• Therapy should be temporarily withheld in any patient experiencing an acute or serious condition predisposing to development of renal failure secondary to rhabdomyolysis, eg, sepsis; hypotension; dehydration; major surgery; trauma; severe metabolic, endocrine, and electrolyte disorders; or uncontrolled epilepsy
            • Consider risk of IMNM carefully prior to initiation of a different statin
            • If therapy is initiated with a different statin, monitor for signs and symptoms of IMNM

            Pregnancy & Lactation

            Pregnancy category: X

            Lactation: Contraindicated; unsafe

            Pregnancy Categories

            A: Generally acceptable. Controlled studies in pregnant women show no evidence of fetal risk.

            B: May be acceptable. Either animal studies show no risk but human studies not available or animal studies showed minor risks and human studies done and showed no risk.

            C: Use with caution if benefits outweigh risks. Animal studies show risk and human studies not available or neither animal nor human studies done.

            D: Use in LIFE-THREATENING emergencies when no safer drug available. Positive evidence of human fetal risk.

            X: Do not use in pregnancy. Risks involved outweigh potential benefits. Safer alternatives exist.

            NA: Information not available.



            Mechanism of Action

            HMG-CoA reductase inhibitor; inhibits the rate-limiting step in cholesterol biosynthesis by competitively inhibiting HMG-CoA reductase


            Bioavailability: 5% (Mevacor)

            Onset: 3 d (Mevacor)

            Duration: 4-6 wk (Mevacor)

            Max effect: 4-6 wk (Mevacor)

            Peak plasma time: 2-4 hr; 14 hr (ext-rel Altoprev)

            Peak plasma concentration: 7.8 ng/mL; 5.5 ng/mL (ext-rel Altoprev)

            AUC: 45 ng.hr/mL; 77 ng.hr/mL (ext-rel Altoprev)


            Protein bound: 95% (Mevacor)


            Extensive first pass in liver; activation to beta-hydroxyacid by nonenzymatic/nonspecific hydrolysis; major CYP3A4 substrate

            Metabolite: Beta-hydroxyacid derivative (active) and others


            Half-life: 1.1-1.7 hr (Mevacor)

            Excretion (Mevacor): Feces (83%), urine (10% urine)


            SLCO1B1 (OATP1B1) CC genotype significantly increases AUCs of parent drug and metabolites compared with the CT or TT genotypes

            This polymorphism is proposed to reduced transport into the liver, the main site of statin metabolism and elimination, resulting in elevated plasma concentrations

            SLCO1B1 polymorphism is thought to have a lesser effect on the more hydrophilic statins (eg, rosuvastatin, fluvastatin) compared with those that are more lipophilic (eg, atorvastatin, pravastatin, simvastatin)

            Other genetic polymorphisms of elimination (eg, CYP450, P-glycoprotein) for each individual drug must also be considered to explain variability for statin clearance among patients that exhibit SCLO1B1 polymorphism

            SLCO1B1 CC genotype is most common in Caucasians and Asians (15%)

            Risk of myopathy is 2.6- to 4.3-fold higher if the C allele is present and is 16.9-fold higher in CC homozygotes compared with TT homozygotes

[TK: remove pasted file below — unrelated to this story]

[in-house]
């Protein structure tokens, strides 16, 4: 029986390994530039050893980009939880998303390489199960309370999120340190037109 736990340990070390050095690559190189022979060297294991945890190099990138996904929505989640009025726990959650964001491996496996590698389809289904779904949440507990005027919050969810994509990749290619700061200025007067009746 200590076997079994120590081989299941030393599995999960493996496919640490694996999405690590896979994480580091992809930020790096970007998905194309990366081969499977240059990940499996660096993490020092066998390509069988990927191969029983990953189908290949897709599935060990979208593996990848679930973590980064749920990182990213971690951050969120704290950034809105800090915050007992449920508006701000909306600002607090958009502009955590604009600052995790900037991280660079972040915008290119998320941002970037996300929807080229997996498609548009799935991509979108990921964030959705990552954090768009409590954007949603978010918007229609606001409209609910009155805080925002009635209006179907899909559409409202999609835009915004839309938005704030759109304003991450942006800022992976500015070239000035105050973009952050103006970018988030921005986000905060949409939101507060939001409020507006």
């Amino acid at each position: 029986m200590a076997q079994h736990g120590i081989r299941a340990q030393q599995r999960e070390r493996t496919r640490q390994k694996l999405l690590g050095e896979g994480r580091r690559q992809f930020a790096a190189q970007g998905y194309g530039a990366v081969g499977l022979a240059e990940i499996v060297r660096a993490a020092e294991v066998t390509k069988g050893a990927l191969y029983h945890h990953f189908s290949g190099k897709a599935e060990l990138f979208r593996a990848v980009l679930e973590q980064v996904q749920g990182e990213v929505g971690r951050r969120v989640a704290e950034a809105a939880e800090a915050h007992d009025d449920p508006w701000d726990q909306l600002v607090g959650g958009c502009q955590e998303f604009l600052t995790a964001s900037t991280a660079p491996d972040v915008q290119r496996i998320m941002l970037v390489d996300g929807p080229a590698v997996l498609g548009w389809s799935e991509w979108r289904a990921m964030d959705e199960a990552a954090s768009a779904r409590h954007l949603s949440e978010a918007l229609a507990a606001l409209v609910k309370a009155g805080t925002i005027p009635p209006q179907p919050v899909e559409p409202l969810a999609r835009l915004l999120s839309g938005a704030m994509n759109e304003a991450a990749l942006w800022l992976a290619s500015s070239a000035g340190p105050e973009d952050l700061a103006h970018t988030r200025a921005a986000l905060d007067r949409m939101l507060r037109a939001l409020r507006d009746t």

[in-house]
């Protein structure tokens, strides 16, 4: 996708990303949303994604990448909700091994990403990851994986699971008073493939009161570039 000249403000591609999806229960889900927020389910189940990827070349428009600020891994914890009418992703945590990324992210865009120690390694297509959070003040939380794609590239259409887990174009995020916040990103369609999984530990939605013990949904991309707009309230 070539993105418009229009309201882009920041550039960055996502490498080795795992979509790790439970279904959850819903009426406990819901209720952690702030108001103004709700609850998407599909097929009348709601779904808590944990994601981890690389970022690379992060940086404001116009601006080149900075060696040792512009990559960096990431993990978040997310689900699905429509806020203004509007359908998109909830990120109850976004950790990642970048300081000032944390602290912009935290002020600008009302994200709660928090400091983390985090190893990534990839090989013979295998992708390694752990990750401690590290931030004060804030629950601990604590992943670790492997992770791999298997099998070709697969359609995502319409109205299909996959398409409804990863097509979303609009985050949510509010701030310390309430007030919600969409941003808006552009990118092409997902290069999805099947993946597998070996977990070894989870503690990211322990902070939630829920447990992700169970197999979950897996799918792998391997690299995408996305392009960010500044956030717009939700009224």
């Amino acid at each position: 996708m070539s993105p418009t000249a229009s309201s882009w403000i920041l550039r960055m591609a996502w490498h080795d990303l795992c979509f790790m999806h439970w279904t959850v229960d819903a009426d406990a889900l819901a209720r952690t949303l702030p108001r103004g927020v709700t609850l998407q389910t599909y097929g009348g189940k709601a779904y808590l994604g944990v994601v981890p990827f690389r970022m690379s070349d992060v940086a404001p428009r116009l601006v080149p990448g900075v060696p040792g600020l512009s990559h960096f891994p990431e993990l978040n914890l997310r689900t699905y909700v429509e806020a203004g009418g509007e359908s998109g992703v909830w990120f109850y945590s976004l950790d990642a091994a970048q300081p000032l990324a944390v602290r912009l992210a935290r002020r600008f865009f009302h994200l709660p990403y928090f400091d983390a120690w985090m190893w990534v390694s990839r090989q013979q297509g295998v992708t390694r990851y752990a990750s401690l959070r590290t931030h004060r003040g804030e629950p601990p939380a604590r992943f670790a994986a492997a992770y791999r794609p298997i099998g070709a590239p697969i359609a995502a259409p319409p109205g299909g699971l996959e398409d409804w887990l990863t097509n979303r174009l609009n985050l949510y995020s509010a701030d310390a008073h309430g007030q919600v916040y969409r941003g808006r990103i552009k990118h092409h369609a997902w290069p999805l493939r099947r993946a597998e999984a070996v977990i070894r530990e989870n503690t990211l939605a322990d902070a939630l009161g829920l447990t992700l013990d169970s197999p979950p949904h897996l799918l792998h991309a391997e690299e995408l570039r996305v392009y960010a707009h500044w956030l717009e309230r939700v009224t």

Genetic testing laboratories

            • Optivia Biotechnology, Inc (http://optiviabio.com)




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            Tier Description
            1 This drug is available at the lowest co-pay. Most commonly, these are generic drugs.
            2 This drug is available at a middle level co-pay. Most commonly, these are "preferred" (on formulary) brand drugs.
            3 This drug is available at a higher level co-pay. Most commonly, these are "non-preferred" brand drugs.
            4 This drug is available at a higher level co-pay. Most commonly, these are "non-preferred" brand drugs or specialty prescription products.
            5 This drug is available at a higher level co-pay. Most commonly, these are "non-preferred" brand drugs or specialty prescription products.
            6 This drug is available at a higher level co-pay. Most commonly, these are "non-preferred" brand drugs or specialty prescription products.
            NC NOT COVERED – Drugs that are not covered by the plan.
            Code Definition
            PA Prior Authorization
            Drugs that require prior authorization. This restriction requires that specific clinical criteria be met prior to the approval of the prescription.
            QL Quantity Limits
            Drugs that have quantity limits associated with each prescription. This restriction typically limits the quantity of the drug that will be covered.
            ST Step Therapy
            Drugs that have step therapy associated with each prescription. This restriction typically requires that certain criteria be met prior to approval for the prescription.
            OR Other Restrictions
            Drugs that have restrictions other than prior authorization, quantity limits, and step therapy associated with each prescription.
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            Medscape prescription drug monographs are based on FDA-approved labeling information, unless otherwise noted, combined with additional data derived from primary medical literature.